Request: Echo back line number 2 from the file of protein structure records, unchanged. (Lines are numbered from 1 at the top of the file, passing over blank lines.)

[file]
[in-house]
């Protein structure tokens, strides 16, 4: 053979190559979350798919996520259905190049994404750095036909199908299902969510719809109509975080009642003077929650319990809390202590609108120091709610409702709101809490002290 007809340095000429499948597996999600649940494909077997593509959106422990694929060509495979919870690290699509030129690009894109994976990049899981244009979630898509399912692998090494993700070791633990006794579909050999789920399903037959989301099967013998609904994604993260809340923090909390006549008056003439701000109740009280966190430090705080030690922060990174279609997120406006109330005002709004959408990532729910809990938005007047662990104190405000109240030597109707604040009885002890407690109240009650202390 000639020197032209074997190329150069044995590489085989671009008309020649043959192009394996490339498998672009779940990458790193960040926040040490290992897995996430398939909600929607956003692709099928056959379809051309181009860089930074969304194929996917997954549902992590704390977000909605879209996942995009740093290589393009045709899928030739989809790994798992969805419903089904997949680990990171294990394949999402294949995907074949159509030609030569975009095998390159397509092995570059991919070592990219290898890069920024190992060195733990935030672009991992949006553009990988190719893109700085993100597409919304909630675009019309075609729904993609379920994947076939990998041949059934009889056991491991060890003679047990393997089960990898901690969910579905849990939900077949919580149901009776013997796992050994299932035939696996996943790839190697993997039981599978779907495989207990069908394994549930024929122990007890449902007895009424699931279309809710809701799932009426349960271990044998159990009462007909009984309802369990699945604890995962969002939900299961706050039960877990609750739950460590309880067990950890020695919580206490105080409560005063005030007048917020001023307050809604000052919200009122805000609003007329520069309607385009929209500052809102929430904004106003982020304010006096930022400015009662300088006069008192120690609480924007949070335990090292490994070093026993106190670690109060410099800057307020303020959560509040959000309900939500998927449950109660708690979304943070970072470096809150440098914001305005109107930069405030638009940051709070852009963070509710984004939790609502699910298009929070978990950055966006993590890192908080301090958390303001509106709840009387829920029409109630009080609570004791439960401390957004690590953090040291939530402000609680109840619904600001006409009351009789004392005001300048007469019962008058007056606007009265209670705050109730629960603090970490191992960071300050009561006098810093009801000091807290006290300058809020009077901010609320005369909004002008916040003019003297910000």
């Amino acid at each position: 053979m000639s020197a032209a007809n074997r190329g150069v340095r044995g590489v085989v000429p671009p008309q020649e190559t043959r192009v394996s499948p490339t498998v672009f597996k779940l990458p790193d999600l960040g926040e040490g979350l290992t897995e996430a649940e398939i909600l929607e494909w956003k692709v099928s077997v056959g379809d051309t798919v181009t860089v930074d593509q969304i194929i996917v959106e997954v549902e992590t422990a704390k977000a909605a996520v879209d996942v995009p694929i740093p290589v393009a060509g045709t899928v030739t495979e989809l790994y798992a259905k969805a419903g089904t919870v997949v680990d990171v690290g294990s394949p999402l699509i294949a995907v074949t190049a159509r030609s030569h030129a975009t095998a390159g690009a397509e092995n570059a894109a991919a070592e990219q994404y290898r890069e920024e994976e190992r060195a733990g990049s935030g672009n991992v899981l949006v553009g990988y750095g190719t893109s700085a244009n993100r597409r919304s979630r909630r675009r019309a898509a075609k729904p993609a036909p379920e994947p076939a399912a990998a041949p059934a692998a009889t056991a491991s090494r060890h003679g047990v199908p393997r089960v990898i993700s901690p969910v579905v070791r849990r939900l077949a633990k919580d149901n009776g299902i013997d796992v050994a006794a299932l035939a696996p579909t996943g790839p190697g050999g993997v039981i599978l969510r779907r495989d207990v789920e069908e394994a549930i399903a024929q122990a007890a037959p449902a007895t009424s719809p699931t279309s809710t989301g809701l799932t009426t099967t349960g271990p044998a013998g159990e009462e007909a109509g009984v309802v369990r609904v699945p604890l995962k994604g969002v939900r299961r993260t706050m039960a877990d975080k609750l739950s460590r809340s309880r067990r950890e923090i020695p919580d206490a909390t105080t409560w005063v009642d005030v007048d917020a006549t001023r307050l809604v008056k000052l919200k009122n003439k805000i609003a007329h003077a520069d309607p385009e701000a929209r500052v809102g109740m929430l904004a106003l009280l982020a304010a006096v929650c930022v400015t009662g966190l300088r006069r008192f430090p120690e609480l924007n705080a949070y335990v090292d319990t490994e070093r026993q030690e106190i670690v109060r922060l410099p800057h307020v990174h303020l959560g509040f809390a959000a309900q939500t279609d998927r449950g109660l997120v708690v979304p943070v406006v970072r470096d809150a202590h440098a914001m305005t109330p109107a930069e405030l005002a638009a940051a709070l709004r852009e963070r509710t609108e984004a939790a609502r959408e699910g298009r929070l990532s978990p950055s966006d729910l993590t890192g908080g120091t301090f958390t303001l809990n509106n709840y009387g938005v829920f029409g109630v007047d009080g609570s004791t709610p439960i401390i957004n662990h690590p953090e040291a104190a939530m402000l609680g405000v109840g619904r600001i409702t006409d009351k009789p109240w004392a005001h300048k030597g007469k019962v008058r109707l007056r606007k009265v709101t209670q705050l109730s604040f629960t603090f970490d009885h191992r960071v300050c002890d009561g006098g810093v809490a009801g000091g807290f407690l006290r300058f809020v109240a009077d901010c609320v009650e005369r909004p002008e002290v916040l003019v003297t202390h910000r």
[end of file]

């Protein structure tokens, strides 16, 4: 053979190559979350798919996520259905190049994404750095036909199908299902969510719809109509975080009642003077929650319990809390202590609108120091709610409702709101809490002290 007809340095000429499948597996999600649940494909077997593509959106422990694929060509495979919870690290699509030129690009894109994976990049899981244009979630898509399912692998090494993700070791633990006794579909050999789920399903037959989301099967013998609904994604993260809340923090909390006549008056003439701000109740009280966190430090705080030690922060990174279609997120406006109330005002709004959408990532729910809990938005007047662990104190405000109240030597109707604040009885002890407690109240009650202390 000639020197032209074997190329150069044995590489085989671009008309020649043959192009394996490339498998672009779940990458790193960040926040040490290992897995996430398939909600929607956003692709099928056959379809051309181009860089930074969304194929996917997954549902992590704390977000909605879209996942995009740093290589393009045709899928030739989809790994798992969805419903089904997949680990990171294990394949999402294949995907074949159509030609030569975009095998390159397509092995570059991919070592990219290898890069920024190992060195733990935030672009991992949006553009990988190719893109700085993100597409919304909630675009019309075609729904993609379920994947076939990998041949059934009889056991491991060890003679047990393997089960990898901690969910579905849990939900077949919580149901009776013997796992050994299932035939696996996943790839190697993997039981599978779907495989207990069908394994549930024929122990007890449902007895009424699931279309809710809701799932009426349960271990044998159990009462007909009984309802369990699945604890995962969002939900299961706050039960877990609750739950460590309880067990950890020695919580206490105080409560005063005030007048917020001023307050809604000052919200009122805000609003007329520069309607385009929209500052809102929430904004106003982020304010006096930022400015009662300088006069008192120690609480924007949070335990090292490994070093026993106190670690109060410099800057307020303020959560509040959000309900939500998927449950109660708690979304943070970072470096809150440098914001305005109107930069405030638009940051709070852009963070509710984004939790609502699910298009929070978990950055966006993590890192908080301090958390303001509106709840009387829920029409109630009080609570004791439960401390957004690590953090040291939530402000609680109840619904600001006409009351009789004392005001300048007469019962008058007056606007009265209670705050109730629960603090970490191992960071300050009561006098810093009801000091807290006290300058809020009077901010609320005369909004002008916040003019003297910000």